In fresh blow to Trump, U.S. court rejects Pennsylvania election case

By Tom Hals (Reuters) -A federal appeals court on Friday rejected an attempt by U.S. President Donald Trump's campaign to block President-elect Joe Biden from being declared the winner of Pennsylvania, dealing another significant setback to Trump's bid to overturn the Nov.

Reuters November 28, 2020 03:10:21 IST
In fresh blow to Trump, U.S. court rejects Pennsylvania election case

In fresh blow to Trump US court rejects Pennsylvania election case

By Tom Hals

(Reuters) -A federal appeals court on Friday rejected an attempt by U.S. President Donald Trump's campaign to block President-elect Joe Biden from being declared the winner of Pennsylvania, dealing another significant setback to Trump's bid to overturn the Nov. 3 election.

"Free, fair elections are the lifeblood of our democracy. Charges of unfairness are serious. But calling an election unfair does not make it so," wrote Stephanos Bibas on behalf of a three-judge panel.

"Charges require specific allegations and then proof. We have neither here," wrote Bibas, who was nominated by Trump.

The Trump campaign and its supporters have tried and failed to convince judges of election irregularities in Michigan, Georgia, Arizona and Nevada, all critical to Biden's victory.

"Voters, not lawyers, choose the President. Ballots, not briefs, decide elections," said the appeals court opinion.

"On to SCOTUS!" wrote Jenna Ellis, a Trump campaign attorney, on Twitter after the ruling, referring to a planned appeal to the U.S. Supreme Court. "The activist judicial machinery in Pennsylvania continues to cover up the allegations of massive fraud."

Pennsylvania certified Biden, who won the state by 80,000 votes, as its winner this week. Under Pennsylvania law, the candidate who wins the popular vote in the state gets all of the state's 20 electoral votes.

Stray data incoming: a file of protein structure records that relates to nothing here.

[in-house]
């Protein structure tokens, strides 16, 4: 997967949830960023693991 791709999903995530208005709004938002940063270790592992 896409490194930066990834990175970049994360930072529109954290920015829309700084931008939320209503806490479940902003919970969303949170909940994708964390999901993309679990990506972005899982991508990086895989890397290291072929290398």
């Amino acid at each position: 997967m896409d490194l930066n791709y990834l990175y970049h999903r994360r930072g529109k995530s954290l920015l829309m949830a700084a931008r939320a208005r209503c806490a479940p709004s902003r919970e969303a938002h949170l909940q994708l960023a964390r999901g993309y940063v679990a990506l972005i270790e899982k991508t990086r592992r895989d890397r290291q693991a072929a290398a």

Trump, a Republican, has refused to concede to his Democratic rival and continues to claim, without evidence, widespread voter fraud.

But as his legal challenges to the results fail, Trump said on Thursday he will leave the White House if the Electoral College votes for Biden when it meets on Dec. 14, the closest he has come to conceding the election.

On Monday, Trump's administration cleared the way Biden to transition to the White House, giving him access to briefings and funding even as Trump vowed to continue fighting the election results.

Biden won the election 306-232 in electoral votes, including Pennsylvania's 20. Even if Trump overturned the outcome in Pennsylvania, he would still need to reverse the result in at least two other states to remain as president.

TIME RUNNING OUT

While Trump and his supporters continue to wage legal battles, time is running out as states as states have until Dec. 8 to resolve election disputes.

Legal experts have said the cases have no chance of success and may be aimed at undermining confidence in the election. Polls have showed a majority of Republicans believe Trump won the election and many believe the election was tainted, despite a lack of evidence.